Not living in Texas any more, I am curious about it's history...that it had it's own revolutionary war against Mexico that started on Oct. 2, 1935.
|The Texas state Flag|
Many of my ancestors fought in that war...which was the war of independence for Texas. I've pieced together only little bits of this war, how Mexico wanted Americans to settle the lands that became Texas, how the government of Mexico was shifting from one approach to another with various corrupt officials, often with opposing views...and that this led to the pioneers in Texas fighting the Mexicans.
From the Texas State Historical Society comes this:
Texas Revolution begins at Gonzales
Gonzales is most famous as the "Lexington of Texas" because it was the site of the first skirmish of the Texas Revolution. In 1831, the Mexican government had granted Green DeWitt's request for a small cannon for protection against Indian attacks. At the outbreak of disputes between the Anglo settlers and the Mexican authorities in 1835, a contingent of more than 100 Mexican soldiers was sent from San Antonio to retrieve the cannon.
When the soldiers arrived, there were only 18 men in Gonzales, but they refused to return the cannon, and soon men from the surrounding area joined them. Texians under the command of John H. Moore confronted them. Sarah DeWitt and her daughter sewed a flag bearing the likeness of the cannon and the words "Come and Take It," which was flown when the first shots of Texan independence were fired on October 2, 1835. The Texians successfully resisted the Mexican troops in what became known as the Battle of Gonzales.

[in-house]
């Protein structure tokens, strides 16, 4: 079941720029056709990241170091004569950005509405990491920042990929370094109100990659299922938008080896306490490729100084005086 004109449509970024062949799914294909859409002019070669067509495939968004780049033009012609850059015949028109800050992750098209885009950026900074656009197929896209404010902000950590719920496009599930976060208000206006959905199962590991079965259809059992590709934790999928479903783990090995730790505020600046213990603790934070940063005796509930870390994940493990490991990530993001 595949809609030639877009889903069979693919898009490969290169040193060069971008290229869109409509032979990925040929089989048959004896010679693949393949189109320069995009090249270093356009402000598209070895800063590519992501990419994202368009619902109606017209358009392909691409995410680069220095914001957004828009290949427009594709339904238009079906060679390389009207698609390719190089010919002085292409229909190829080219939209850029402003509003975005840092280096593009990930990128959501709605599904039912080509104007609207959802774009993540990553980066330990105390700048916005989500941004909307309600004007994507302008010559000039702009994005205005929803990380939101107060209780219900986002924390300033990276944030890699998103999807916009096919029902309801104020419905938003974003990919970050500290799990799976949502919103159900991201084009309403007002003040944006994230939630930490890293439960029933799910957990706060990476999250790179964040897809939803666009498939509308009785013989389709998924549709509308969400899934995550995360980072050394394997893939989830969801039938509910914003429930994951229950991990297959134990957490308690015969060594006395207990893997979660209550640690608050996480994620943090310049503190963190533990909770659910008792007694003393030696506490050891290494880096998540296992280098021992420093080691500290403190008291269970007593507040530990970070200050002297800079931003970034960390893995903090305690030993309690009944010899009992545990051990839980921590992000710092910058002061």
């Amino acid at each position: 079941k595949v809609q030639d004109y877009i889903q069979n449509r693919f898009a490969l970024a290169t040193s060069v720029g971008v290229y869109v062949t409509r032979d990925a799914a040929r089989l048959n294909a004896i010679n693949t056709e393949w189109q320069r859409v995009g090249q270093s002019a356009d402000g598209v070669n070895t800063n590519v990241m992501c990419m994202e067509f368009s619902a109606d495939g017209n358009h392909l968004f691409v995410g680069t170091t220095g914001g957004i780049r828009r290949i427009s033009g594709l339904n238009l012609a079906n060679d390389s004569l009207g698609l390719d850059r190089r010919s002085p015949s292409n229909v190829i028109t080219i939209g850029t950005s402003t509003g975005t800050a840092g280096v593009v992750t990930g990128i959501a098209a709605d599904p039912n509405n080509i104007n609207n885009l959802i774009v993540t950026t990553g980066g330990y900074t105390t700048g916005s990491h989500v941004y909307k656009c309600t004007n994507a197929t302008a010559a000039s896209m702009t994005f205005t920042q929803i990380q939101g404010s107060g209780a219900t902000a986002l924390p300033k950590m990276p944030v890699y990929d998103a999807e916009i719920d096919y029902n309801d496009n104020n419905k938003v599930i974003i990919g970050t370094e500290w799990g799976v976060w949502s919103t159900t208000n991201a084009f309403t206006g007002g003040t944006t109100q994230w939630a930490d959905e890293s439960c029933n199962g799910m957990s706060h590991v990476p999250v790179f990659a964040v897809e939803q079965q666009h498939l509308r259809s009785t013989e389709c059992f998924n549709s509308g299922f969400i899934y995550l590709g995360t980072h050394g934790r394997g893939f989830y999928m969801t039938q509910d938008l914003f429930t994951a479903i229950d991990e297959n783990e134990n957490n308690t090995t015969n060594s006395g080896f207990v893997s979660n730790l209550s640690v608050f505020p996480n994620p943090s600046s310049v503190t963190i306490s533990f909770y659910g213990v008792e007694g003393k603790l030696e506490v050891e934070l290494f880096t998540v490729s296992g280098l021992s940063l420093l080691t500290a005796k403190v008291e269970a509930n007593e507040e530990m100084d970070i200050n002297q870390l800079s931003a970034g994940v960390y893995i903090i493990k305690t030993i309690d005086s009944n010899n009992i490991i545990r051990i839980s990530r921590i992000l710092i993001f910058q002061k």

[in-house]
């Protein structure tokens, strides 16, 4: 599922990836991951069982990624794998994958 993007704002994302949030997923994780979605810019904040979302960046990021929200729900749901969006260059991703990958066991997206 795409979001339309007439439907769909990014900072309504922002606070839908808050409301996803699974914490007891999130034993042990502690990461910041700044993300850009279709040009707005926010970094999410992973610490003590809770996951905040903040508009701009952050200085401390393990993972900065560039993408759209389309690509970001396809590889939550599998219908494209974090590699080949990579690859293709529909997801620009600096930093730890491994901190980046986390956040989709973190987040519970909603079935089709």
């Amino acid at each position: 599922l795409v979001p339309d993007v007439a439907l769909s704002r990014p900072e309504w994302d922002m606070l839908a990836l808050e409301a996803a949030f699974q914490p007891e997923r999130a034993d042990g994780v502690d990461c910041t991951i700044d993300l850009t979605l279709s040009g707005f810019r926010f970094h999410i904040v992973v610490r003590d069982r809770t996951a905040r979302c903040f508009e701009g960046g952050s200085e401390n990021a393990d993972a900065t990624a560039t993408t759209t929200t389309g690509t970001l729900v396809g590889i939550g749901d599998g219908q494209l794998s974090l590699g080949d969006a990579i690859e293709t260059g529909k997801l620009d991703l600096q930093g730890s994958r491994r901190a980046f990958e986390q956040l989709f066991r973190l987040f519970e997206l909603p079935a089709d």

Gonzales later contributed 32 men from the Gonzales Ranging Company to the defense of the ill-fated Alamo. It was to Gonzales that Susanna Dickinson, widow of one of the Alamo defenders, and Joe, the slave of William B. Travis, fled with news of the Alamo massacre. General Sam Houston was there organizing the Texas forces. He anticipated the town would be the next target of General Antonio López de Santa Anna' Mexican army. Gathering the Texians at Peach Creek east of town, under the Sam Houston Oak, Houston ordered Gonzales burned, to deny it to the enemy. He began a retreat toward the U.S. border. The widows and orphans of Gonzales and their neighbors were forced to flee, thus precipitating the Runaway Scrape.
The town was derelict immediately after the Texas Revolution, but was eventually rebuilt on the original site throughout the early 1840s. By 1850, the town had a population of 300. The population rose to 1,703 in the 1860 census, 2,900 by the mid-1880s, and 4,297 in 1900. Part of the growth of the late 19th century can be attributed to the arrival of various immigrants, among them Jews, many of whom became peddlers and merchants.